• The deep palmar arch is fed primarily by the radial artery in 97% of the cases. Before reaching the deep palmar arch, however, the radial artery takes a dorsal detour by leaving the flexor side of the forearm at the level of the anatomical snuff box, and, after passing a short distance through metacarpal space I/II, returns to the palmar side. The deep palmar arch lies on top of the interosseous muscles and between the two heads of the adductor pollicis muscle deep in the middle of the palmar compartment. In 95% of cases, it is congenitally closed by an anastomosis with the deep network of the ulnar artery. In angiography, the deep palmar arch projects on the bases of the metacarpals, running proximal to the superficial arch. The princeps pollicis artery, radial indicis artery, and smaller palmar metacarpal arteries originate from the deep palmar arch.

Table 5.1 and Figure 5.2 summarize the arterial variants in the hand.

Figures 5.3 and 5.4 show examples of the arterial variations as depicted in angiograms.

Table 5.1 Variations in the arterial palmar arch (according to Lippert and Pabst)

Superficial palmar arch with closed arc



Normal textbook case


Fig. 5.2a


Persisting median artery


Fig. 5.2b


Persisting median artery


Fig. 5.2c


Anastomosis with the deep palmar arch


Fig. 5.2d

Superficial palmar arch with open arc



All common palmar digital arteries from the ulnar artery


Fig. 5.2e


Common palmar digital artery I originates from the radial artery, the rest from the ulnar artery


Fig. 5.2f


Common palmar digital arteries I and II originate from the radial artery, III and IV from the ulnar artery


Fig. 5.2g


Common palmar digital artery II originates from the median artery


Fig. 5.2h


Common palmar digital arteries I and II originate from the median artery, III and IV from the ulnar artery


Fig. 5.2i

Deep palmar arch





Fig. 5.2j


Two deep ulnar branches


Fig. 5.2k


Median artery also involved


Fig. 5.2l

Open arc



Fig. 5.2m

Fig. 5.2a-q The most common variants of the hand and finger arteries (modified according to Lippert and Pabst). a-d Variants with closed superficial palmar arch. e-i Variants with open superficial palmar arch. j-m Variants of the deep palmar arch. n-q Variants of the common and proper palmar digital arteries. Anatomical courses of vascular variants are described in more detail in Tables 5.1 and 5.2 .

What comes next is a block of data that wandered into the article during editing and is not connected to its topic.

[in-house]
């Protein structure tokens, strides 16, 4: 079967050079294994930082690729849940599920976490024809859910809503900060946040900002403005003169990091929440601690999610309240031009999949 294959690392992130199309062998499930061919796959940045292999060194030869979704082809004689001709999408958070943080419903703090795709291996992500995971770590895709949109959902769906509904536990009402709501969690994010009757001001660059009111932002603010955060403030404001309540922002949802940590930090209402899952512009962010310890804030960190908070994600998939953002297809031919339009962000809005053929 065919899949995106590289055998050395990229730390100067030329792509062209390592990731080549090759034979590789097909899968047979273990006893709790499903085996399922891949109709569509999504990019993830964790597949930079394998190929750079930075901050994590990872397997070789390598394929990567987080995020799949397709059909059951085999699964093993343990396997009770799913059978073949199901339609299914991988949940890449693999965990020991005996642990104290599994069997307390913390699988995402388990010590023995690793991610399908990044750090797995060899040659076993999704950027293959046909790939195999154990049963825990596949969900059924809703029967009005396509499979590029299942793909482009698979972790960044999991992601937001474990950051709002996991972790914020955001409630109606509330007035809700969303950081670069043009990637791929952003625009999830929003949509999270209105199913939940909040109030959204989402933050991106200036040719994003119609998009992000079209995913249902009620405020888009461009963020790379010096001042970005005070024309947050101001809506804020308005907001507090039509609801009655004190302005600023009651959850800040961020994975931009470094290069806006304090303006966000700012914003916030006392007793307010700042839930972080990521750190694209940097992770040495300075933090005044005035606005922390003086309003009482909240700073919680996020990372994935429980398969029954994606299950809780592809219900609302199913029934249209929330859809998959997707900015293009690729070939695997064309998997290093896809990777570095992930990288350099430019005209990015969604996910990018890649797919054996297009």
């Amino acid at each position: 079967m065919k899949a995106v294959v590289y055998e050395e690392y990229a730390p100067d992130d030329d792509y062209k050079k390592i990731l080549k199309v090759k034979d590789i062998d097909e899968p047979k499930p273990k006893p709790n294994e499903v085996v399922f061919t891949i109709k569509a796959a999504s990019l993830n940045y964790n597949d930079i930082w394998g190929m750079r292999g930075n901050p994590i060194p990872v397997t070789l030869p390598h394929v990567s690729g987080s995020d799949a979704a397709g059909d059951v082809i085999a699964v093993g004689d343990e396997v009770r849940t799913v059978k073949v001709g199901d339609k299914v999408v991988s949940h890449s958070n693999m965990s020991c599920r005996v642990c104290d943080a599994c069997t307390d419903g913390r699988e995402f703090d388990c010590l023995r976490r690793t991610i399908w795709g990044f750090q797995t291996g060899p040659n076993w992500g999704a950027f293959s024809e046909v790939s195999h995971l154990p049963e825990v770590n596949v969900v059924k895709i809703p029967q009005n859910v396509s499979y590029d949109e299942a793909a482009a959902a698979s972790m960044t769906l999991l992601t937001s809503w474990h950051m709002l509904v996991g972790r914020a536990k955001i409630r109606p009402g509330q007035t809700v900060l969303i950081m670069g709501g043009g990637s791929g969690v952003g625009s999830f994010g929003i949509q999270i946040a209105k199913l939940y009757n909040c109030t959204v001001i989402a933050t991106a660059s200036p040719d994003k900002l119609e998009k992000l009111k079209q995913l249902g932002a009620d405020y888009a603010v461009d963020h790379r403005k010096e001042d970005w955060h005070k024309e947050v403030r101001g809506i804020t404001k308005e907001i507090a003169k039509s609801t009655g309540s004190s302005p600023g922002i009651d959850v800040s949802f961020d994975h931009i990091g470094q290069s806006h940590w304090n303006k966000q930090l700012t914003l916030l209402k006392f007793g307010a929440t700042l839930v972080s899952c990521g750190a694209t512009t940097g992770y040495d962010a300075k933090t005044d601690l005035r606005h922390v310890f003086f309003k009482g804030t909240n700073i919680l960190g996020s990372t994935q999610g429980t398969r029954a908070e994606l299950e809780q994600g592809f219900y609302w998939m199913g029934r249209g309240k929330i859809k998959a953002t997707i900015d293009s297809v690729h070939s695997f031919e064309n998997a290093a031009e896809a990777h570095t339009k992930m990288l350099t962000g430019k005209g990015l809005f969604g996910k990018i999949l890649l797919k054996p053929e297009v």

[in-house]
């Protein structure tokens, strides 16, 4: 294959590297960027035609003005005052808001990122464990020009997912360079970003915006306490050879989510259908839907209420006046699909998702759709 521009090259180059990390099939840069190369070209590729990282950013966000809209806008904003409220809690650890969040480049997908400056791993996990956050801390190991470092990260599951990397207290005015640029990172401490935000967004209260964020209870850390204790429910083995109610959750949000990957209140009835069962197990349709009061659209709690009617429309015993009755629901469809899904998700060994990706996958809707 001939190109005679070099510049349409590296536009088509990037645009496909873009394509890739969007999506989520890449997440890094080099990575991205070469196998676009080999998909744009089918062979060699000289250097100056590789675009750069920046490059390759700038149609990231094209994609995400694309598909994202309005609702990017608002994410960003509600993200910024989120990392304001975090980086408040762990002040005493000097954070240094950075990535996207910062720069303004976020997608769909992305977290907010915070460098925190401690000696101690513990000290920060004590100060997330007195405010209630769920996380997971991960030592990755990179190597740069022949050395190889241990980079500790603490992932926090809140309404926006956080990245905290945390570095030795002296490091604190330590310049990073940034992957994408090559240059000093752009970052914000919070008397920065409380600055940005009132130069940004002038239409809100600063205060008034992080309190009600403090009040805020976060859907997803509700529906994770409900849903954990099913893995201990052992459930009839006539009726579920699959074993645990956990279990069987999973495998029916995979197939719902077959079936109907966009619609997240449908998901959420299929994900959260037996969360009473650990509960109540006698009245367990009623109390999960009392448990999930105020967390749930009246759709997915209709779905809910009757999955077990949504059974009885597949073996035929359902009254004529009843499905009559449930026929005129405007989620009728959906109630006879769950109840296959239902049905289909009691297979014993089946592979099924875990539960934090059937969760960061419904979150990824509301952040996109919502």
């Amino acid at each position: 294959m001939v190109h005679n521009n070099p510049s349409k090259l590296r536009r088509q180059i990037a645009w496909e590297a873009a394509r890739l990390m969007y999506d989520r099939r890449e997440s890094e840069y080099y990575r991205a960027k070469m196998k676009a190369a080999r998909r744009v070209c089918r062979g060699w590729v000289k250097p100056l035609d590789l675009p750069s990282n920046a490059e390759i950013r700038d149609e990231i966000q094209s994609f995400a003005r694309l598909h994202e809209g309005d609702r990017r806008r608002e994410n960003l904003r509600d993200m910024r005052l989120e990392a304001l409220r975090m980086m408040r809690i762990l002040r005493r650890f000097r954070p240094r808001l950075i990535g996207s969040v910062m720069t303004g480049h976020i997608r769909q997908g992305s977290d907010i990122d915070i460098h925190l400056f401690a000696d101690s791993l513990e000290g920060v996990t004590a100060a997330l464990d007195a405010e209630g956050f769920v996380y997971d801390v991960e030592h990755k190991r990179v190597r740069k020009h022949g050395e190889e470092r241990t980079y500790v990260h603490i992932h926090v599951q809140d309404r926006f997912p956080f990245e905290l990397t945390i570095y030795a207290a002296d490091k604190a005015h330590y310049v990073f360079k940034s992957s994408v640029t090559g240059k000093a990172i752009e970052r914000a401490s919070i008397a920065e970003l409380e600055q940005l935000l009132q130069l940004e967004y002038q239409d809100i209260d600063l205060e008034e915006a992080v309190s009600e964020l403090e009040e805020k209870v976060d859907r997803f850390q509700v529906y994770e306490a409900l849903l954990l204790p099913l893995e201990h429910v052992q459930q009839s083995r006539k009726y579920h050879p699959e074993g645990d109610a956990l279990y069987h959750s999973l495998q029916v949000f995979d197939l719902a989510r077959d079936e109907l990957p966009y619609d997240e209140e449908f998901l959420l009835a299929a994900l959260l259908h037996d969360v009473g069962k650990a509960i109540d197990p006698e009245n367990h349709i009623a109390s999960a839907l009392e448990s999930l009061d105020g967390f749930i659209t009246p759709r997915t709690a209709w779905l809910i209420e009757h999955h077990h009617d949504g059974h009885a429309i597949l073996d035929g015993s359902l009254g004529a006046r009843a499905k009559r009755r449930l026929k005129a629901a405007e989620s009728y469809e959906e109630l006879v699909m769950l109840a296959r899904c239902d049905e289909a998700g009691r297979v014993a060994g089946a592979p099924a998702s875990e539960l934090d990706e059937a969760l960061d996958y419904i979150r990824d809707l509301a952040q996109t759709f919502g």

Fig. 5.3 Variants with aplasia of the deep palmar arch. The deep palmar arch is not visualized in arterial DSA. A normal superficial palmar arch is seen (arrow), as well as the metacarpal palmar arteries (m) and the common (c) and proper (p) palmar digital arteries.
Fig. 5.4 Intra-arterial DSA of a persistent median artery. Medianoulnar vascular supply of the hand combined with a persistent median artery (arrows). The radial artery is not present, and the deep palmar arch is hypoplastic.

Arteries of the Finger

In accordance with the wealth of variations in the palmar arch, the palmar metacarpal arteries, the common palmar digital arteries, and the properdigital arteries can have different sources of vascular supply ( Fig. 5.5 ). The most common vascular variants are summarized in Table 5.2 .

Fig. 5.5 Normal DSA findings of the common and proper palmar digital arteries.

Table 5.2 Variations in the arteries (Aa.) of the fingers (according to Lippert and Pabst)

Aa. digitales palmares communes

Originate from the superficial palmar arch


Fig. 5.2n

Arteries of the thumb

  • Originate from both palmar arches

  • Originate entirely from the deep palmar arch as the main artery of the thumb


Fig. 5.2o
Fig. 5.2p

Arteries of the thumb and index finger

Originate from the deep palmar arch


Fig. 5.2q

Communications between Aa. digitales palmares communes and Aa. metacarpae palmares

  • No communications

  • Communicates via the proper palmar digital arteries



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Jul 21, 2020 | Posted by in MUSCULOSKELETAL IMAGING | Comments Off on 5 Arteriography